Double-Sided

This collaborative work was done is association with John Vella – an artist and friend of the practice. The project was undertaken in response to a request for different arts practitioners to work on a collaborative piece in the gallery environment, and to display this collaboration alongside examples of their own work. An exploration into the nature of an artist/architect collaboration has in part generated the premise, and form, of the work. A decision to affect the entire exhibition space was motivated by a desire to extend the collaboration into the space . . . to make it ‘spatial’ as well as ‘painterly’.

The conceptual basis for the work was that museums and art galleries are spaces where objects are presented and - via a range of measures – viewed and understood in a controlled way. The viewer is educated not to touch, not to take photos, and to stay behind the line. A myriad of signs, cameras, alarms and gallery attendants are engaged as enforcers of these ‘curated’ laws of viewing. The tape (and other barriers) also serves to assign value to a work. The more elaborate these devices, the more ‘significant’ a piece of work is assigned to be.

This work is a mutated version of a museum tape. Extended, enhanced, and re-presented, this line of tape demands to be viewed as art and yet it seeks to carry out its traditional role. However, as the tape itself is presented as an artwork, it begins to question the status of the other objects, and artworks, in the space. Should we look at it, admire its form, walk over it, and where should we stand - inside or outside the line? Should there be a line of tape around the tape to keep you away from this new work? We have attempted to explore, if not exploit, the aesthetic dimension of the tape.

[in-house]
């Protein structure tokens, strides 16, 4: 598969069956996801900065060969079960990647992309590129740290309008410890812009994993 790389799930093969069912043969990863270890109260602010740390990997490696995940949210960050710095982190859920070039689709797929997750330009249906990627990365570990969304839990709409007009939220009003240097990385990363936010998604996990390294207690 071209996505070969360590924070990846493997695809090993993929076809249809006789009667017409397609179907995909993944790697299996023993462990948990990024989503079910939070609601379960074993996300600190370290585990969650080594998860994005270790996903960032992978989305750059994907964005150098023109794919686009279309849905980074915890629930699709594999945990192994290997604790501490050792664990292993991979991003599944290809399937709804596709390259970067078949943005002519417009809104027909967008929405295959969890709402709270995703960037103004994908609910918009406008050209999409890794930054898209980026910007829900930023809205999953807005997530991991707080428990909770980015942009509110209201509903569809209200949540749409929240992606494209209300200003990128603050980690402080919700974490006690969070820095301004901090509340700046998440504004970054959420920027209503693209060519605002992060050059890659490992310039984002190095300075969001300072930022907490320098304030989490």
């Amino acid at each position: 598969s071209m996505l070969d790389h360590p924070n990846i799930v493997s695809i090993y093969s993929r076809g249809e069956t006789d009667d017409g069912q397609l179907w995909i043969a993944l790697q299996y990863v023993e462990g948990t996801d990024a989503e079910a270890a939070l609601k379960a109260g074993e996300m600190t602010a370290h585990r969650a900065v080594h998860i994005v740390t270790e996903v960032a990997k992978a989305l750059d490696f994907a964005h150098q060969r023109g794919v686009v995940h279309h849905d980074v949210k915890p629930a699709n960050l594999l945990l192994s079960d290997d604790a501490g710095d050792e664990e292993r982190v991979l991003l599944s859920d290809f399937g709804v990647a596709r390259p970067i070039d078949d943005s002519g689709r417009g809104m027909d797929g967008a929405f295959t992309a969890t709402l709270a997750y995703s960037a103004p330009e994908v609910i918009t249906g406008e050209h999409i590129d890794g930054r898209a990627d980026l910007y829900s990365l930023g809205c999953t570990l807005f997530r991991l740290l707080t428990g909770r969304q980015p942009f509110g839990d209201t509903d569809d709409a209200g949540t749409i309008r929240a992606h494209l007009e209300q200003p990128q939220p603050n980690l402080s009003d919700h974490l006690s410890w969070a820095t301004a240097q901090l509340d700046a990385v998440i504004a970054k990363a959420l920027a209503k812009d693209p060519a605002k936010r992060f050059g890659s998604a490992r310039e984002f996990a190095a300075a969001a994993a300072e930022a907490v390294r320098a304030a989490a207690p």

The form of the installation also suggests the architectural components of a gallery space - the armatures upon which paintings, sculptures and other objects are placed. Furthermore, the tape begins to reassign value to those components of the space not usually considered ‘artworks’, but which have an inherent beauty that, the architect would argue, deserve attention. Where does the art stop and the architecture begin? Can the ‘architectural’ components of the space aspire to be art, or are they to be ever assigned as ‘practical/functional’ components and therefore undeserving of the title? The tape suggests that everything on one side of the line is art, whilst everything on the other is not. In this sense, it serves as a microcosm of the walls of the gallery itself. It dictates that the objects within the space are to be treated differently. When nature calls in the gallery, the urinal you piss in is not the one with the tape around it.